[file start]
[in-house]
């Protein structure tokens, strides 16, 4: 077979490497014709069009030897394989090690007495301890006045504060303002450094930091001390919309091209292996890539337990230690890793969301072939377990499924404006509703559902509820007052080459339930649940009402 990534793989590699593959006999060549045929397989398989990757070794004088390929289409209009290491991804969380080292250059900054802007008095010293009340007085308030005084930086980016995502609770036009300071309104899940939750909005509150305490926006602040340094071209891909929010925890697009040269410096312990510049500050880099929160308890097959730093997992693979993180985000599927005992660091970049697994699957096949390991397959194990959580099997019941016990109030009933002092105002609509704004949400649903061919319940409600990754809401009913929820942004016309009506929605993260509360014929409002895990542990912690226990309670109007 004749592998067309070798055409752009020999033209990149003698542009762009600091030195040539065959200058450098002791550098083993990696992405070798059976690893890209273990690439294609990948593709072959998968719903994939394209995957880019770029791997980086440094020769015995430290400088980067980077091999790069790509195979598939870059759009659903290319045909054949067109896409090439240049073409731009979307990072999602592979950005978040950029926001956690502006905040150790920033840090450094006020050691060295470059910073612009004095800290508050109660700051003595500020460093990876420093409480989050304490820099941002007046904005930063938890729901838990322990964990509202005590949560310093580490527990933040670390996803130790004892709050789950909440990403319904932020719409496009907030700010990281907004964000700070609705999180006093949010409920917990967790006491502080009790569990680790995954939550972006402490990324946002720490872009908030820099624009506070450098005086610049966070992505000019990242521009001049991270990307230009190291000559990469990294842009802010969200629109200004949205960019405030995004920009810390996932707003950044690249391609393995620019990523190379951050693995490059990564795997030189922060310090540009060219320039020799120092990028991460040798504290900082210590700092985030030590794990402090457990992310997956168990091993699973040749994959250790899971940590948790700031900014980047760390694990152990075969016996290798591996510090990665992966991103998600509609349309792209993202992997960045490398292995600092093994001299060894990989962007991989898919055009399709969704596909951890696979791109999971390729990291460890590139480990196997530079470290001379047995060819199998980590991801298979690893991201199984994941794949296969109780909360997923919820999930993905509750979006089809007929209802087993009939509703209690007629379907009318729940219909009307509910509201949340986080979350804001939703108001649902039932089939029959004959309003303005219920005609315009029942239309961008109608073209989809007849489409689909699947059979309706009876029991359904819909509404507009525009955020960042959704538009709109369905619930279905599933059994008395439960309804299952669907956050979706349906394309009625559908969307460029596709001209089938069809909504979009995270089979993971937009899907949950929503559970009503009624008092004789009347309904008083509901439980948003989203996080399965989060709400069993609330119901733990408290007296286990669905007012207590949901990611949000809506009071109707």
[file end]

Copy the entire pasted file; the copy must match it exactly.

[in-house]
């Protein structure tokens, strides 16, 4: 077979490497014709069009030897394989090690007495301890006045504060303002450094930091001390919309091209292996890539337990230690890793969301072939377990499924404006509703559902509820007052080459339930649940009402 990534793989590699593959006999060549045929397989398989990757070794004088390929289409209009290491991804969380080292250059900054802007008095010293009340007085308030005084930086980016995502609770036009300071309104899940939750909005509150305490926006602040340094071209891909929010925890697009040269410096312990510049500050880099929160308890097959730093997992693979993180985000599927005992660091970049697994699957096949390991397959194990959580099997019941016990109030009933002092105002609509704004949400649903061919319940409600990754809401009913929820942004016309009506929605993260509360014929409002895990542990912690226990309670109007 004749592998067309070798055409752009020999033209990149003698542009762009600091030195040539065959200058450098002791550098083993990696992405070798059976690893890209273990690439294609990948593709072959998968719903994939394209995957880019770029791997980086440094020769015995430290400088980067980077091999790069790509195979598939870059759009659903290319045909054949067109896409090439240049073409731009979307990072999602592979950005978040950029926001956690502006905040150790920033840090450094006020050691060295470059910073612009004095800290508050109660700051003595500020460093990876420093409480989050304490820099941002007046904005930063938890729901838990322990964990509202005590949560310093580490527990933040670390996803130790004892709050789950909440990403319904932020719409496009907030700010990281907004964000700070609705999180006093949010409920917990967790006491502080009790569990680790995954939550972006402490990324946002720490872009908030820099624009506070450098005086610049966070992505000019990242521009001049991270990307230009190291000559990469990294842009802010969200629109200004949205960019405030995004920009810390996932707003950044690249391609393995620019990523190379951050693995490059990564795997030189922060310090540009060219320039020799120092990028991460040798504290900082210590700092985030030590794990402090457990992310997956168990091993699973040749994959250790899971940590948790700031900014980047760390694990152990075969016996290798591996510090990665992966991103998600509609349309792209993202992997960045490398292995600092093994001299060894990989962007991989898919055009399709969704596909951890696979791109999971390729990291460890590139480990196997530079470290001379047995060819199998980590991801298979690893991201199984994941794949296969109780909360997923919820999930993905509750979006089809007929209802087993009939509703209690007629379907009318729940219909009307509910509201949340986080979350804001939703108001649902039932089939029959004959309003303005219920005609315009029942239309961008109608073209989809007849489409689909699947059979309706009876029991359904819909509404507009525009955020960042959704538009709109369905619930279905599933059994008395439960309804299952669907956050979706349906394309009625559908969307460029596709001209089938069809909504979009995270089979993971937009899907949950929503559970009503009624008092004789009347309904008083509901439980948003989203996080399965989060709400069993609330119901733990408290007296286990669905007012207590949901990611949000809506009071109707």